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Jamie Mathis: Finding connection and community through film

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By Sarah Gianelli EBS Contributor

BIG SKY – Jamie Mathis’ love of film—and his chosen life as a ski bum—stem from a life heavily steeped in the armed forces.

As the son of an Air Force master sergeant, Mathis moved every two years in his youth, living in Florida, South Carolina, Maine and Alaska before spending the formative years between age 9 and 15 on Air Force bases in Italy and Greece.

Eventually his father’s career landed the family in Great Falls, Montana. Before Mathis graduated from high school, he too enlisted the Air Force, and would serve two of his three years in medical supply at a hospital in Wiesbaden, Germany.

As a boy, film was a medium through which he could remain connected to the culture of his American peers. Later he rebelled against the rigidity and discipline imposed on him while in the military by choosing an easy-going life in the mountains.

“When you are deprived of things that normal U.S. kids have on a daily basis—malls, McDonalds, MTV—and you get to go to the movies, it makes you not as homesick,” Mathis said.

Skateboarding and breakdancing were other activities that kept him up to date with American youth culture. (It’s been many years since Mathis and his brother Joey won a competition for breakdancing on a base in Italy, but Mathis threw down on the slick movie theater floor, proving he’s still got the moves.)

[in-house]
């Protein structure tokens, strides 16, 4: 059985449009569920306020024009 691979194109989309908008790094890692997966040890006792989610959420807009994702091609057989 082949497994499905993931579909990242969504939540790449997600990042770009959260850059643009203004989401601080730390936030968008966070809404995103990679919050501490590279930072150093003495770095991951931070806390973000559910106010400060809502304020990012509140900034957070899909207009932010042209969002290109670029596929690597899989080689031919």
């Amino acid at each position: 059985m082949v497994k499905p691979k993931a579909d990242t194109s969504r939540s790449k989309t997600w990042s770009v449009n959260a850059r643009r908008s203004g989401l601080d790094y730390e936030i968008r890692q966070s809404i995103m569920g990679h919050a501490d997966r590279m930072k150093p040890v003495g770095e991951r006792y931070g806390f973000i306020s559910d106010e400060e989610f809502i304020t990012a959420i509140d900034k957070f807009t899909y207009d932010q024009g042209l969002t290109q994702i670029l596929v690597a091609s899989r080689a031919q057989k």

Although Mathis had only planned to be a ski bum for a year or two, it’s been 24.

“While I was in the military one recurring thought was, I can’t wait to be out and find some place where I could have fun every day for the rest of my life,” Mathis said. “Having that kind of structure really made you crave being completely free of that.”

Since moving to Big Sky in 1992, Mathis has worked as a bartender in more than 20 bars and restaurants, many now defunct, others with different names and owners, as well as most of the stalwart establishments still in existence today.

Mathis is currently pouring drinks at Brothel Bikes and working at Lone Peak Cinema, where he bartends, works the projectors, changes the marquis, provides creative input and pitches in wherever necessary. With a degree in film from Montana State University, Mathis said he bugged Sally and Scott Fisher for a job since they opened the movie theater in 2011 and in the spring of 2015 they hired him on.

“It’s my favorite job I’ve ever had,” Mathis said. Although his goal in college was to make films, he’s since given that up, but always wants to stay connected to movie making in some fashion.

Mathis is also a musician, performing vocals and guitar in a local band named Nobody and in Artists of Antiquity, a new trio that will perform a live, original score to “Haxan,” one of the featured films during Lone Peak Cinema’s “Horrorfest” weekend.

“It doesn’t feel like a job,” he said. “It feels like home.”

Big Sky also feels like home, where Mathis has found a sense of community that matches what he experienced living on Air Force bases. And, of course, there’s the powder.

“It’s strange because I can’t even come up with an answer to why I love snowboarding so much,” said Mathis, who got his first snowboard in 1984. “It’s pure happiness when you’re out there 100 days a year riding with your friends and brother, having fun, and being outside. It’s what’s kept me here for 20-plus years.”

Despite how it’s changed, Mathis doesn’t foresee leaving Big Sky. “When I first moved here you could ski powder all day long—and you still can,” he said.

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